If you are like me your sort of doing all of the above. I am THRILLED to go back to work and our regularly scheduled programming of daycare/work days that give my boys the much-needed structure and stimulus they require to get through their day without ripping each other’s faces off.  On the other hand, I am starting the year in a new building teaching a new grade, and my Eddie Bear will be starting Kindergarten all day, every day. Changes are ahead for us, that is for sure.

Because Eddie is a school of choice kid and no longer in daycare, we have to bring him and pick him up from school.  That means Cortney will have to drop him off over an hour before school starts so he can do the before school program, and I’ll have to leave my school in a super timely manner to make the 35-minute commute to pick him up when school lets out.

Gone are my days of staying after school for hours. Instead, I will be picking up a Kindergartener, getting him started on his homework, getting dinner started, and unpacking and repacking a lunch box.

School starts for students around here the day after Labor Day (Sept 2), but I have to report back next week already.  Of course, since I am setting up a whole new classroom and teaching all new curricula, I have been in lots already.

SO. MUCH. TO. DO.

SO. MUCH. TO. DO.

I know I am not the only teacher who has been in school early either. If I throw it out on Facebook that I am “going in”, many of my teacher friends will join the rally call that they too are in the trenches already. Getting ready for those kiddos.

And of course, since Eddie is going into Kindergarten, we got the supply list email. Actually, the kids don’t need to bring in anything individually; his teacher just sent us a list of donation items.  And you better believe I will be checking some things off his list for him even though I have my own classroom to buy for.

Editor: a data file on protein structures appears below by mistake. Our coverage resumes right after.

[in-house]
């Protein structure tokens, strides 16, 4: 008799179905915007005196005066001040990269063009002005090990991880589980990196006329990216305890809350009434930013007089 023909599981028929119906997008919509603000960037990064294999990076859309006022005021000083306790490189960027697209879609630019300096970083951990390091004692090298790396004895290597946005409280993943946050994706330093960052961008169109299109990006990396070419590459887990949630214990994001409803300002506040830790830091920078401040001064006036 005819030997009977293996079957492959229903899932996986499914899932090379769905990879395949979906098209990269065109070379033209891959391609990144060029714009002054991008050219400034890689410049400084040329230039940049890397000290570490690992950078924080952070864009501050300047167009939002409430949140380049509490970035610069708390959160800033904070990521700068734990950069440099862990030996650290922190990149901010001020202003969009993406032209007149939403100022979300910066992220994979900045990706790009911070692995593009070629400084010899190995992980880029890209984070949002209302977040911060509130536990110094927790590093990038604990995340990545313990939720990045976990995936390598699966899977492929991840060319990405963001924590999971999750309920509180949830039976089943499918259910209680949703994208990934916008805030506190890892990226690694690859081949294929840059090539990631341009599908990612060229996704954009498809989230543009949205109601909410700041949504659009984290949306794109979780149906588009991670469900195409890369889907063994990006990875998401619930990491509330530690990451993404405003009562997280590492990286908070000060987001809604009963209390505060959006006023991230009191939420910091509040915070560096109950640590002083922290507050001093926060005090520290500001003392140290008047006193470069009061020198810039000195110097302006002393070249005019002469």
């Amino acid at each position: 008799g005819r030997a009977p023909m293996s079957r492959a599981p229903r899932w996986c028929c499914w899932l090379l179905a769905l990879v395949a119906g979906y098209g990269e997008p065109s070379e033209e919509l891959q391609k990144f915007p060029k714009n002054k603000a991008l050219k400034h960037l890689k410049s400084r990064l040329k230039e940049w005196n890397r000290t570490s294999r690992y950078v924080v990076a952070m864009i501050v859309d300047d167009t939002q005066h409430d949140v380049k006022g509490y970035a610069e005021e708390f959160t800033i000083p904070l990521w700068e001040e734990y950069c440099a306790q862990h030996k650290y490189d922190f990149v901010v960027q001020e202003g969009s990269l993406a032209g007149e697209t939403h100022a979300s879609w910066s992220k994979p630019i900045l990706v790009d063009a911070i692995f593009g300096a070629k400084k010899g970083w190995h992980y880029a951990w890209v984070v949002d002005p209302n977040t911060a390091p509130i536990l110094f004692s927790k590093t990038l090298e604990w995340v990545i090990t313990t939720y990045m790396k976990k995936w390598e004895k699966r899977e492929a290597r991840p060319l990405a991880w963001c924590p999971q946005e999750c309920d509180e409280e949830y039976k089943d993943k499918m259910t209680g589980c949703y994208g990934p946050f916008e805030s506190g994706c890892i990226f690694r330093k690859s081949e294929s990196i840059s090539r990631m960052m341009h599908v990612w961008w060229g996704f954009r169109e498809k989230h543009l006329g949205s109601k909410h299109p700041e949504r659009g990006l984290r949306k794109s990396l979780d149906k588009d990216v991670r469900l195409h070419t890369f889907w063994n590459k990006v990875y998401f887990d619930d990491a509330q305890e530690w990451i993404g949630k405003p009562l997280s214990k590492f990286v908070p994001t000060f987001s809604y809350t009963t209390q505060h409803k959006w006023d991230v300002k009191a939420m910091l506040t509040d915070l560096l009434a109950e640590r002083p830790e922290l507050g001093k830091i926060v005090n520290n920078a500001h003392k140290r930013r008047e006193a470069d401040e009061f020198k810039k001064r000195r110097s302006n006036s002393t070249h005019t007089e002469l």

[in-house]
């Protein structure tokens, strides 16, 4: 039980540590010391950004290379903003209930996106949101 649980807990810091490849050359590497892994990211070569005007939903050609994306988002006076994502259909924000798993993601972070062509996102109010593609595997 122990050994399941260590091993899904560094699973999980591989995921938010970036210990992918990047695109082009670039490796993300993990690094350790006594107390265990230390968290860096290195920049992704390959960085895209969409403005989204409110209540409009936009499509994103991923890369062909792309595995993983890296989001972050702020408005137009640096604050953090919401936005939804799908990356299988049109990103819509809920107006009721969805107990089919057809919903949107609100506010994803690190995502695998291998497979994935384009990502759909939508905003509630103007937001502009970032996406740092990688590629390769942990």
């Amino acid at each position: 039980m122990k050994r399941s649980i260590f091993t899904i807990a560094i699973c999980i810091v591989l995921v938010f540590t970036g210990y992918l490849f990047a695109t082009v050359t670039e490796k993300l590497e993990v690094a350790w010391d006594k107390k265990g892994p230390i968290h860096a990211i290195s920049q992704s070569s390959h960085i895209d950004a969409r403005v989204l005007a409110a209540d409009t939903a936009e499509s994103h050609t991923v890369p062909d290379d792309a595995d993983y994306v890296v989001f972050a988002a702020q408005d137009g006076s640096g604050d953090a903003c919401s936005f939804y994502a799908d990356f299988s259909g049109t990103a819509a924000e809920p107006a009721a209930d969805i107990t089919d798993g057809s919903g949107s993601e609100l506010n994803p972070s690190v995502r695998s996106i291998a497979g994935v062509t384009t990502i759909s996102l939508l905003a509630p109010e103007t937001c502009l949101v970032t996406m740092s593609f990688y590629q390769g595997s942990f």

I’ve read countless articles in the past week about how much we teachers put into our classrooms out of pocket, and nodded along to each one. Many of you know that I am building a classroom library for my students (my wish list is here), and I have put in a lot of my own money to that scouring the scholastic book sales, church book sales, library sales, etc.

See those shelves? That is where my classroom library will live!

See those shelves? That is where my classroom library will live!

I also buy almost everything that goes to my students in school supplies. I work in an at-risk district and we can’t really require kids to buy anything for school. Many of them can’t afford what they do need. So I supply almost everything for my students. Our district gives us $100 per teacher. That can get used up on poster board and expo markers really quickly. And I need each of my students to have something to journal in. And post-it’s for close reading.  And tissues so we don’t spread germs all over creation. And many other things.